Patrick Skene Catling

Brooklyn Dodger

Sunset Park


Faber & Faber 308pp £16.99 order from our bookshop

In one of Paul Auster’s almost magically fatalistic novels, The Music of Chance (1990), ‘one thing kept leading to another’ and the protagonist’s destiny was determined by ‘one of those random, accidental encounters’. In Sunset Park, Auster’s wonderfully unpredictable new story of fatal manipulations, life is an apparently uncontrollable phenomenon that just happens to the anti-hero, Miles Heller. A highly literate, decent young American with good intentions, Miles somehow feels compelled to make disastrous decisions, as if he really has no other choices. Everyone else involved in his downward career is similarly afflicted, and yet, for even a humane reader, the whole sorry mess is fascinatingly enjoyable. Auster is sympathetic to his characters but merciless; he describes them and their predicaments with calm implacability.

Follow Literary Review on Twitter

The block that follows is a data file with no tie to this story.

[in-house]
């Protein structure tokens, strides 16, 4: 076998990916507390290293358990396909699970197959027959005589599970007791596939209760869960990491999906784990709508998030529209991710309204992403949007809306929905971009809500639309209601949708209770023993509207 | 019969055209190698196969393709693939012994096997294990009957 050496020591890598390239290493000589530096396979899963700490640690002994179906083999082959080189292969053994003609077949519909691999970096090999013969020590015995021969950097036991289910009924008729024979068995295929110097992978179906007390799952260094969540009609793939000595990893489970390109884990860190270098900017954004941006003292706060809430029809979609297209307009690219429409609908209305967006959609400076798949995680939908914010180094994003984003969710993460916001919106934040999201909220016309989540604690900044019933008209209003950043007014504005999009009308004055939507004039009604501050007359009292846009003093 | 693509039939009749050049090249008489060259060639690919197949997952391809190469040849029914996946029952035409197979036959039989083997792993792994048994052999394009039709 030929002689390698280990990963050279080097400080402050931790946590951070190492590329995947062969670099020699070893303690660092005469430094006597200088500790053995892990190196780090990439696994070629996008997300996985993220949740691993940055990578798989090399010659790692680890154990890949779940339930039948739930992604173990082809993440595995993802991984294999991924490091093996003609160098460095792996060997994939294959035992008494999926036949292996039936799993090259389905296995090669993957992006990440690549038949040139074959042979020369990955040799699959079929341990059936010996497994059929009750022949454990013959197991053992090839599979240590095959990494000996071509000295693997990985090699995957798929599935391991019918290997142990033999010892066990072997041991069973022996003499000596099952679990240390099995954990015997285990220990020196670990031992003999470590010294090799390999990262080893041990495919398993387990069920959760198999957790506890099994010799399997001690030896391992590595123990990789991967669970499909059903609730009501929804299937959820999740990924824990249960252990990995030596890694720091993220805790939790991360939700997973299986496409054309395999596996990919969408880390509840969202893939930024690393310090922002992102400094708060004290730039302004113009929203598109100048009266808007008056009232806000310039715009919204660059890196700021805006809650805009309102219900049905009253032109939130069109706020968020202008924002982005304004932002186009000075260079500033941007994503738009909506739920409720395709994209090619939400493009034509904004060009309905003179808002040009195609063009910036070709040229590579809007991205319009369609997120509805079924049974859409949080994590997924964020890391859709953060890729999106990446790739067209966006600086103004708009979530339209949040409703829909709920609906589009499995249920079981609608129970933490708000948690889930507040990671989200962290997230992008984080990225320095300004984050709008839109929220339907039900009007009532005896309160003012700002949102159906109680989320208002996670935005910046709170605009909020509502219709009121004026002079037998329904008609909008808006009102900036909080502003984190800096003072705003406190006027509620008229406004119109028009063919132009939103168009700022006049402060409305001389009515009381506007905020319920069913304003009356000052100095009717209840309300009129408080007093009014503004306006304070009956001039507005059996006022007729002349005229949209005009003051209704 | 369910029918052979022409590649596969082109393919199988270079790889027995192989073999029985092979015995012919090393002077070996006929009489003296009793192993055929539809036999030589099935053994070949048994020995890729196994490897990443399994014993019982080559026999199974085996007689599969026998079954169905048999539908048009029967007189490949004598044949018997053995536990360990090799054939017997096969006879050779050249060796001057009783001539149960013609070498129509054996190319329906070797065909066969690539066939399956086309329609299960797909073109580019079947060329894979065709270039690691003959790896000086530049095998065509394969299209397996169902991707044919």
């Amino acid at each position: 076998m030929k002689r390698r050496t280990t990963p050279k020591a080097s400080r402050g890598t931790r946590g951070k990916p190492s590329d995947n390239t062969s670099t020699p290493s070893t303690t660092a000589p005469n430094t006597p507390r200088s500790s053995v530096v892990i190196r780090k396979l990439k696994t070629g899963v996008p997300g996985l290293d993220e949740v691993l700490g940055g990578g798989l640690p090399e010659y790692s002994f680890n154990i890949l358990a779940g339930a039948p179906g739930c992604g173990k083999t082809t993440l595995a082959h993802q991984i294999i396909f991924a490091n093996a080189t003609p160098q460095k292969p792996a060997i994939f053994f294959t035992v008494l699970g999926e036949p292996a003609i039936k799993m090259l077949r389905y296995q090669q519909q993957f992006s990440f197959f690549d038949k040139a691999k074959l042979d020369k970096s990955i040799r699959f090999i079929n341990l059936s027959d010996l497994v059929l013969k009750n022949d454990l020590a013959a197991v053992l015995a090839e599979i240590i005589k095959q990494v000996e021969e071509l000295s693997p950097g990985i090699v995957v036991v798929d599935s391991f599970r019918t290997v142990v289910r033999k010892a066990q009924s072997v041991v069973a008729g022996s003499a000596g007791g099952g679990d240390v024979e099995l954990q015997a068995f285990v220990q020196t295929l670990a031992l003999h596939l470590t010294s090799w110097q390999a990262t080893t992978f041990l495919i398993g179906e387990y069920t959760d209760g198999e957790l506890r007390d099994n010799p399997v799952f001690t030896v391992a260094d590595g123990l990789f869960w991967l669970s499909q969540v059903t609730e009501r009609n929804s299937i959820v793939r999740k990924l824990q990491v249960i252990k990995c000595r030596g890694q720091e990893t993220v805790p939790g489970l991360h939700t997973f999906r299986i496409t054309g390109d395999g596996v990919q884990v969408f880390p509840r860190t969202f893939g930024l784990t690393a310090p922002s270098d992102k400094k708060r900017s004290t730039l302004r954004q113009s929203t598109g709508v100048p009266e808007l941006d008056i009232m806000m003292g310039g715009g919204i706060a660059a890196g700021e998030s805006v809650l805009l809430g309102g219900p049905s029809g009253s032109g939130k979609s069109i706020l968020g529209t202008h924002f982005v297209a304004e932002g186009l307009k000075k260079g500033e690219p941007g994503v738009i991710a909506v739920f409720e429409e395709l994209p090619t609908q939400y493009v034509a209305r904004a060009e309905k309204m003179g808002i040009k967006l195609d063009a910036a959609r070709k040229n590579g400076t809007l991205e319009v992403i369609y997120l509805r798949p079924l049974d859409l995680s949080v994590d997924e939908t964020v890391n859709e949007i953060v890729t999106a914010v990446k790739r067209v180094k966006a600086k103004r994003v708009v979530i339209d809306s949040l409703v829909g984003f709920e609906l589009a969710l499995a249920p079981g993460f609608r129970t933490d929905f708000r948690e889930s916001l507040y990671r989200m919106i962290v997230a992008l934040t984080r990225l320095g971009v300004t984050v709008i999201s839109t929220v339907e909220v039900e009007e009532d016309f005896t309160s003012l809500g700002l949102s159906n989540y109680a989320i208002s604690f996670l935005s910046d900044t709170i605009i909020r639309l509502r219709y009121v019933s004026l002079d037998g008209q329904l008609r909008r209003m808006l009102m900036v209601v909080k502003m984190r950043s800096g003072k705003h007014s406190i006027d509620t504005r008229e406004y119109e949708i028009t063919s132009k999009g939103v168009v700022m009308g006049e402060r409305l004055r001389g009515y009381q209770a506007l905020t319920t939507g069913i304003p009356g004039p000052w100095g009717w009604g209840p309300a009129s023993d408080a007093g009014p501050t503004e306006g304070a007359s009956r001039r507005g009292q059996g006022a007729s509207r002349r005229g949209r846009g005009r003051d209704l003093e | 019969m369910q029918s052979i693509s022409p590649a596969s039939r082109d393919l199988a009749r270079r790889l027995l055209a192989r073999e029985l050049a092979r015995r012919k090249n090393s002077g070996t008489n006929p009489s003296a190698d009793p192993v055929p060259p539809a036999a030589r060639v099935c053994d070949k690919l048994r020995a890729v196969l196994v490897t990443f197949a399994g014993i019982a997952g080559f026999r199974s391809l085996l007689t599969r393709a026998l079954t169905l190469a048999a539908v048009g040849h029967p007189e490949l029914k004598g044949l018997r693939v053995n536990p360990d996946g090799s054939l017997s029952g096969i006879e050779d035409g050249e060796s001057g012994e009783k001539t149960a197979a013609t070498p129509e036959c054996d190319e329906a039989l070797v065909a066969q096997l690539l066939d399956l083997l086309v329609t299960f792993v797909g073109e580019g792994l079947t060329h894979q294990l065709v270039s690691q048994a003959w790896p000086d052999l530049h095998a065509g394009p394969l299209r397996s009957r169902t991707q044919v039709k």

• Last Tweets

    • Whom did Picasso label a 'bristly pig'? Read Rosalind P Blakesley's review of The Collector by Natalya Semenova to… ,
    • Alexandra Gajda on Anna Beer's new biography, Patriot or Traitor: The Life and Death of Sir Walter Ralegh ,
    • Mark Lawson reviews @jonathancoe's Middle England - The Rotters' Club for our Brexit age. ,
    • 'Behind every book that is published lies ... a haunted landscape, populated by the ghosts of things written and ex… ,
    • 'We once more live in a great age of dragon invention' Here's Tom Shippey on Martin Arnold's The Dragon ,
    • RT : Man at the q&a part of the book panel: Don't say it Don't say it Don't say it Don't say it Don't say it Don't s… ,
    • Here's @epkaufm's Whiteshift, reviewed in this month's magazine by ,